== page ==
Fraud accused claimed crime links
An Australian martial arts instructor has told Auckland District Court how an alleged conman intimated he had connections with the mafia, claimed to communicate with a Japanese crime gang through an earpiece and convinced him to hand over nearly $200,000.
Gold Coast kung fu teacher Adam Hanson gave evidence yesterday for the Crown in the prosecution of Loizos Michaels, who has pleaded not guilty to 31 counts of fraud involving more than $3 million in losses.
Hanson told the court he first met Michaels in June 2004 during meetings to resolve a shareholder dispute at Queensland's Saltwater Studios.
The shareholder at the centre of the dispute died of a heart attack soon after that meeting, but Hanson said Michaels intimated he had used his connections to the Japanese Yakuza crime gang to orchestrate the death.
"He led us to believe [the] heart attack wasn't a heart attack, it was from a lethal injection from people that he knew," Hanson said.
Michaels presented himself as a broker to European stock exchanges with connections to the Cypriot mafia. He also claimed to be the heir to a wealthy shipping line in the Mediterranean.
Michaels convinced Saltwater Studios to pursue an ambitious business plan to build a A$100m (NZ$125m) studio complex and promised to use his connections to source funding, Hanson said.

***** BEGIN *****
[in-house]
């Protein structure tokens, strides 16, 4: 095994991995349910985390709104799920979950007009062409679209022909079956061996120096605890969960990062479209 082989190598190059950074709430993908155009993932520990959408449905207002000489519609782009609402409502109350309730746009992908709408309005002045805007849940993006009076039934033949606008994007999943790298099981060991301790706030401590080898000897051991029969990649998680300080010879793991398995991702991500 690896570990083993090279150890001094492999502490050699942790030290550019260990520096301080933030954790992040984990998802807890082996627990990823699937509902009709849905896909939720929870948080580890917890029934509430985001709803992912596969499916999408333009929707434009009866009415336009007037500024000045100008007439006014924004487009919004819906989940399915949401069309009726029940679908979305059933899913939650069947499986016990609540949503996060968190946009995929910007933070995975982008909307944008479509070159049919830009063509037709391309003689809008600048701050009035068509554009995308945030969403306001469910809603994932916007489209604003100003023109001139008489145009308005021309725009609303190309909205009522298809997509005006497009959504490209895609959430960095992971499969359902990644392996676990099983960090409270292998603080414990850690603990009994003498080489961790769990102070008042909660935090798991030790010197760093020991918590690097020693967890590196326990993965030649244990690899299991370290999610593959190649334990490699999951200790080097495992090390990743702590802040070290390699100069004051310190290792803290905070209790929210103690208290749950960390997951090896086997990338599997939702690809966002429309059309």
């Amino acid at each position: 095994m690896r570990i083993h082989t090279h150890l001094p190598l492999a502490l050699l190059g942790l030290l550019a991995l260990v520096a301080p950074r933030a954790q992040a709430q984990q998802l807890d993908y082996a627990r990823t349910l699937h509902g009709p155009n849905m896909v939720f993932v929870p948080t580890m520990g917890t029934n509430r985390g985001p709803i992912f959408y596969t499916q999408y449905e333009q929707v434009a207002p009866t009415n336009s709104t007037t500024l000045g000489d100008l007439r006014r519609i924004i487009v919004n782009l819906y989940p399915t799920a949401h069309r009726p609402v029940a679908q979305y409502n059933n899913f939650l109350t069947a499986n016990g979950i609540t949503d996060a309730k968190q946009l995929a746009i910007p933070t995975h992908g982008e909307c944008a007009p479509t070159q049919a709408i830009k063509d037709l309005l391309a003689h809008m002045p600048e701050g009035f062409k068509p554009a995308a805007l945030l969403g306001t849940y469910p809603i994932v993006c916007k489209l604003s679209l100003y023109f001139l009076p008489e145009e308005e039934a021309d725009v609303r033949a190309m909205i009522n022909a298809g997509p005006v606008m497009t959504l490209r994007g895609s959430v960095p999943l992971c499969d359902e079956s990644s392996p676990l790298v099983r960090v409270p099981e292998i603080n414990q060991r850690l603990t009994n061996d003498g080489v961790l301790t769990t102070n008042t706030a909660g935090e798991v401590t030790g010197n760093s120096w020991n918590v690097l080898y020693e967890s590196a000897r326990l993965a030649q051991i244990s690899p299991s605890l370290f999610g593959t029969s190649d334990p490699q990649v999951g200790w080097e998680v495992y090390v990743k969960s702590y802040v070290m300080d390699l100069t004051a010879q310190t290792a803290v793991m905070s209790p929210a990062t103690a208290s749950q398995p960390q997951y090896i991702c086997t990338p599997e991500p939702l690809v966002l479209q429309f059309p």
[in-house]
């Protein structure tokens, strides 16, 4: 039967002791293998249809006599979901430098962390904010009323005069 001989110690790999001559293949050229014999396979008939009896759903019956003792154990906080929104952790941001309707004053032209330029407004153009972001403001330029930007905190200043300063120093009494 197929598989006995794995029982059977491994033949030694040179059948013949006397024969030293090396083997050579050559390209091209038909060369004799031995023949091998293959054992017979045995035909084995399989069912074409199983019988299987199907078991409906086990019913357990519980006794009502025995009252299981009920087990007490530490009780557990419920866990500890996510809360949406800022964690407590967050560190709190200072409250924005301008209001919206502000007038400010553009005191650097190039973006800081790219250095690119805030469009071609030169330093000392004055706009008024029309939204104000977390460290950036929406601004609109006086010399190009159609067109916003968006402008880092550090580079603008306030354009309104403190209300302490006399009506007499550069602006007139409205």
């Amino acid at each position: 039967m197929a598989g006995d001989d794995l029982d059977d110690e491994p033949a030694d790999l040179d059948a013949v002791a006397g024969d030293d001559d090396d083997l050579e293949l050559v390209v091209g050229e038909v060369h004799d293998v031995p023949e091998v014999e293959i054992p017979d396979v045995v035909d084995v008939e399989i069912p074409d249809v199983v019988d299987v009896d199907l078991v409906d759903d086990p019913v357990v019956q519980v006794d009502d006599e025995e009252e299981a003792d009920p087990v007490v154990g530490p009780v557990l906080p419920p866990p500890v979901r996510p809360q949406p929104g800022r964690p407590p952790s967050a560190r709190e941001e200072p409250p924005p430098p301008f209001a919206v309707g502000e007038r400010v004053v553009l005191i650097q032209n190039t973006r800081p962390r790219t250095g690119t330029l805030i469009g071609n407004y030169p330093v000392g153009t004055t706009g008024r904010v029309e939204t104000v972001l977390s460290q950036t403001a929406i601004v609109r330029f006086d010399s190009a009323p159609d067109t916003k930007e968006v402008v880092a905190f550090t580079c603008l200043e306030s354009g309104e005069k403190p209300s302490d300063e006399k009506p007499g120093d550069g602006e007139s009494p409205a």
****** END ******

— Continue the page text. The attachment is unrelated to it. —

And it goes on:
He was offered a job with the new venture with an annual salary of A$300,000, but was told by Michaels he had to invest in the business as a "test of faith".
Hanson said he had instructions from Michael as to how much money he was required to invest. "He said his instructions had come through an earpiece he had, and he was being told by his people in Japan, the Yakuza."
He had paid more than A$160,000 in cash to Michaels in 2004, including A$36,500 left under the seat of a Marcos racing car.
Hanson said Michaels' constant demands for money had left him in poverty and led to most of his possessions being repossessed.
After his bank accounts were emptied, Hanson said Michaels told him he needed to travel urgently to Cairns. "He said my kung fu teacher had put a hit out on me and we had to get away from the Gold Coast."
The court earlier heard from Stephen Lyttelton, the former acting chief executive of the Christchurch Casino, who said Michaels convinced him to quit his job and work on his schemes. In 2006 he handed over more than $600,000 in exchange for a promised job paying an annual salary of $12m.
After giving Michaels all his money he was sent to Macau, where he waited five months for a meeting with investors that never took place.